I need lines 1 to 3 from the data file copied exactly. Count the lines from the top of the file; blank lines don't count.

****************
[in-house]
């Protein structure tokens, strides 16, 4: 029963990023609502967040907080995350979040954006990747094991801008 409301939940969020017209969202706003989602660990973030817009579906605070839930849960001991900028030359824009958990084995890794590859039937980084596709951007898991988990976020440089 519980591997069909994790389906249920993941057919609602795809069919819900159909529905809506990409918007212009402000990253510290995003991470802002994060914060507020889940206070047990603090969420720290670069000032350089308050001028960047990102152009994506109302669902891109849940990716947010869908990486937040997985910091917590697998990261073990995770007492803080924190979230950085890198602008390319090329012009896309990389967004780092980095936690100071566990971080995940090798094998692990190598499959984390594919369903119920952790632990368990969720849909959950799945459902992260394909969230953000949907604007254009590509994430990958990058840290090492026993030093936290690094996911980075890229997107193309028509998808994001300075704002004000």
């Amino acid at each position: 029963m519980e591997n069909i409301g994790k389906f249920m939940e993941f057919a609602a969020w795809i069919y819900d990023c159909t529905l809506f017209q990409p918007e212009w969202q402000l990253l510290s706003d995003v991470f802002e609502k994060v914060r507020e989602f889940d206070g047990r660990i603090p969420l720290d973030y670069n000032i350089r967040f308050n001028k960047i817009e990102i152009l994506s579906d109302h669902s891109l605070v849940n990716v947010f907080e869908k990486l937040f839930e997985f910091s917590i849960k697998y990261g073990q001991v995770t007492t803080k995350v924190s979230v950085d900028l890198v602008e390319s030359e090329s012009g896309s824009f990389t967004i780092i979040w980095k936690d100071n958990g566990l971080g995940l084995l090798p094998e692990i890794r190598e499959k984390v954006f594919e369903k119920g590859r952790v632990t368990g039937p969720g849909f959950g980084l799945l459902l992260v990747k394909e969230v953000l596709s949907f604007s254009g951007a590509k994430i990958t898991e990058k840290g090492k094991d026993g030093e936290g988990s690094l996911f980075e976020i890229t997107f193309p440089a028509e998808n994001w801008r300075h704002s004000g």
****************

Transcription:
[in-house]
């Protein structure tokens, strides 16, 4: 029963990023609502967040907080995350979040954006990747094991801008 409301939940969020017209969202706003989602660990973030817009579906605070839930849960001991900028030359824009958990084995890794590859039937980084596709951007898991988990976020440089 519980591997069909994790389906249920993941057919609602795809069919819900159909529905809506990409918007212009402000990253510290995003991470802002994060914060507020889940206070047990603090969420720290670069000032350089308050001028960047990102152009994506109302669902891109849940990716947010869908990486937040997985910091917590697998990261073990995770007492803080924190979230950085890198602008390319090329012009896309990389967004780092980095936690100071566990971080995940090798094998692990190598499959984390594919369903119920952790632990368990969720849909959950799945459902992260394909969230953000949907604007254009590509994430990958990058840290090492026993030093936290690094996911980075890229997107193309028509998808994001300075704002004000």
């Amino acid at each position: 029963m519980e591997n069909i409301g994790k389906f249920m939940e993941f057919a609602a969020w795809i069919y819900d990023c159909t529905l809506f017209q990409p918007e212009w969202q402000l990253l510290s706003d995003v991470f802002e609502k994060v914060r507020e989602f889940d206070g047990r660990i603090p969420l720290d973030y670069n000032i350089r967040f308050n001028k960047i817009e990102i152009l994506s579906d109302h669902s891109l605070v849940n990716v947010f907080e869908k990486l937040f839930e997985f910091s917590i849960k697998y990261g073990q001991v995770t007492t803080k995350v924190s979230v950085d900028l890198v602008e390319s030359e090329s012009g896309s824009f990389t967004i780092i979040w980095k936690d100071n958990g566990l971080g995940l084995l090798p094998e692990i890794r190598e499959k984390v954006f594919e369903k119920g590859r952790v632990t368990g039937p969720g849909f959950g980084l799945l459902l992260v990747k394909e969230v953000l596709s949907f604007s254009g951007a590509k994430i990958t898991e990058k840290g090492k094991d026993g030093e936290g988990s690094l996911f980075e976020i890229t997107f193309p440089a028509e998808n994001w801008r300075h704002s004000g």